“Bite-Size Bits of Local, National, and Global History”
“Bite-Size Bits of Local, National, and Global History”
Norden in Nevada County, California — The American West (Pacific Coastal)

Summit Valley

Summit Valley Marker image. Click for full size.
By Barry Swackhamer, August 30, 2014
1. Summit Valley Marker
Inscription. History
Summit Valley has been the scene of human activity for thousands of years because it is a natural crossing of the Sierra. Native Americans traveled the valley moving from winter to summer residences. They left grinding rocks and arrowheads in the valley and petroglyphs in many nearby locations.

The first European Americans were excited to find Summit Valley after their monthsí long journey from the East. Summit Valley was a perfect rest place after the hard Summit crossing. Imagine standing here in 1850 watching a string of wagons on the opposite side of the valley on their final leg into California. Summit Valley then became a commercial travel route with the Dutch Flat Donner Lake Toll Road.

Thousands of Chinese railroad workers arrived at the summit in 1866 to build the transcontinental railroad. The railroad brought industry and eventually there were small communities along the railroad line. There were stores, lumber mills, dairies, ice harvesting companies, and many places for lodging.

The first transcontinental highway came through here in 1913 and that was succeeded by Highway 40 in 1928. Automobiles used this natural Sierra crossing as Americans began to travel independently.

Here you have mid-1860ís photographs of Summit Valley produced by Alfred Hart. The top
Summit Valley Marker image. Click for full size.
By Barry Swackhamer, August 30, 2014
2. Summit Valley Marker
The marker is on the right.
picture shows the railroad, snowsheds and a hotel with Castle Peak in the distance. The middle, taken from Soda Springs Rd. at Soda Springs Ski Area shows the valley with Donner Peak in the background as does the bottom photograph.

Things to do right here
Summit Valley is mostly private property but nearby there are lots of opportunities for recreation. The Pacific Crest Trail (PCT) crosses Old 40 at the Summit. The Judah Loop off the PCT to the top of Mt. Judah is a spectacular hike. The view from Donner Peak is amazing - 1000 feet straight down to Donner Lake. On the north side of 40 Lake Angela and Mt. Stephens beckon. You can actually hike from Highway 40 to I-80 on the PCT.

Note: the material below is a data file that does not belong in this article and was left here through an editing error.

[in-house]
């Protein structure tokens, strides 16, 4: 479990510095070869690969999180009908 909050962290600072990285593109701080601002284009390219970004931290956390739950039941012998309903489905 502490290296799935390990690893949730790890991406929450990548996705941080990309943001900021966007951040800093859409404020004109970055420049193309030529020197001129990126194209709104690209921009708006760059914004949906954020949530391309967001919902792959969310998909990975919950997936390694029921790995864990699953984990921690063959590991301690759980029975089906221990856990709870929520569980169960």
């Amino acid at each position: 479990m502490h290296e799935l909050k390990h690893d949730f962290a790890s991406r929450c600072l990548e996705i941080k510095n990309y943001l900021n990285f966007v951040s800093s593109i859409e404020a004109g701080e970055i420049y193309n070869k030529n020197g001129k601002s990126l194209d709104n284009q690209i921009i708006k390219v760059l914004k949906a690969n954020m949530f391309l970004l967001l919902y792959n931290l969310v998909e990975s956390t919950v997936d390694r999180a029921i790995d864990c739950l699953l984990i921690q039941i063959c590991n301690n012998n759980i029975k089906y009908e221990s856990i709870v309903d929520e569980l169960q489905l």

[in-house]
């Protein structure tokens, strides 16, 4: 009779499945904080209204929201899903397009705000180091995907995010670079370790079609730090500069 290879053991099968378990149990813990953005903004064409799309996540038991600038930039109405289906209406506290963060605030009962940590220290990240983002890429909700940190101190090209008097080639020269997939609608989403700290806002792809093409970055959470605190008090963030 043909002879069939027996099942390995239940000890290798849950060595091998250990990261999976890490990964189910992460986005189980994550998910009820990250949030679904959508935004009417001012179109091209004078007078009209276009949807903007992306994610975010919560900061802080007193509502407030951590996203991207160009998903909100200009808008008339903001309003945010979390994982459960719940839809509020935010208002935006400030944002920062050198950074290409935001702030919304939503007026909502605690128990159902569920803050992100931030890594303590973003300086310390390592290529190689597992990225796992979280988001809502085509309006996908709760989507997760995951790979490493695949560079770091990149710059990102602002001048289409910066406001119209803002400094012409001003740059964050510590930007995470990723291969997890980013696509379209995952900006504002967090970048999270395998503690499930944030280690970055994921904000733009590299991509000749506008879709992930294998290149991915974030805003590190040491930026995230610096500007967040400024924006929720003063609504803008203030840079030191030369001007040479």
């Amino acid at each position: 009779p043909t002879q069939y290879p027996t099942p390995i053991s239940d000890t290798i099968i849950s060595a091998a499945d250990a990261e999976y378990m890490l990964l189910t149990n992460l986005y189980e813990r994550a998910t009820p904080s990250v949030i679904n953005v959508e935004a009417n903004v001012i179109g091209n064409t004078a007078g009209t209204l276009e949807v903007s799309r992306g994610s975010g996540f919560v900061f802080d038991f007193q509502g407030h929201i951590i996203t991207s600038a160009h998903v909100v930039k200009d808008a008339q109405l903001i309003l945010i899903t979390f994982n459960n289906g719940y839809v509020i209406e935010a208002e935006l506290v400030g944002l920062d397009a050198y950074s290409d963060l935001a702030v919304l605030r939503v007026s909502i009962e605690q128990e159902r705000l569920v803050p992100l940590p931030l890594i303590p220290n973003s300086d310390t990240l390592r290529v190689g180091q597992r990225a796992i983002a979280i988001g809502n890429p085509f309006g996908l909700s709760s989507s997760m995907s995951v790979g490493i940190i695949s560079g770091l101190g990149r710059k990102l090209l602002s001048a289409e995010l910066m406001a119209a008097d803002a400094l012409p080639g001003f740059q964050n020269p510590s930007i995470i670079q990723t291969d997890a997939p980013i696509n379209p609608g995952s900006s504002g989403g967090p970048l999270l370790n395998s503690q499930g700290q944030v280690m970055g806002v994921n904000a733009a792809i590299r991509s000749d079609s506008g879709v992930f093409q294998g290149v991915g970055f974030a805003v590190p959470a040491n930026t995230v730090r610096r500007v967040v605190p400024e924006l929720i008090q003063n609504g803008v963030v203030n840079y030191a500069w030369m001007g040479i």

Erected by Donner Summit Historical Society. (Marker Number 17.)
Marker series. This marker is included in the 20-Mile Museum - Hwy 40 Scenic Bypass, and the Donner Summit Historical Society marker series.
Location. 39° 19.001′ N, 120° 21.022′ W. Marker is in Norden, California, in Nevada County. Marker is on Donner Pass Road, on the right when traveling east. Touch for map. Marker is at or near this postal address: 19941 Donner Pass Road, Norden CA 95724, United States of America.
Other nearby markers. At least 8 other markers are within walking distance of this marker. Cal Lodge (here, next to this marker);
Summit Valley image. Click for full size.
A.A. Hart, published by C.W. Watkins, circa 1868
3. Summit Valley
Tri Lodges (a few steps from this marker); Norden Station (approx. 0.2 miles away); Mt. Judah (approx. 0.6 miles away); Sugar Bowl (approx. 0.7 miles away); Charlie Chaplinís Gold Rush (approx. 0.7 miles away); The Magic Carpet (approx. 0.7 miles away); The Lodge at Sugar Bowl (approx. 0.7 miles away). Touch for a list and map of all markers in Norden.
Categories. EnvironmentNative Americans
Summit Station and Hotel image. Click for full size.
Swackhamer Stereo Collection, circa 1870
4. Summit Station and Hotel
Credits. This page was last revised on July 9, 2017. This page originally submitted on March 26, 2015, by Barry Swackhamer of San Jose, California. This page has been viewed 407 times since then and 29 times this year. Photos:   1, 2, 3. submitted on March 26, 2015, by Barry Swackhamer of San Jose, California.   4. submitted on July 8, 2017, by Barry Swackhamer of San Jose, California. • Andrew Ruppenstein was the editor who published this page.
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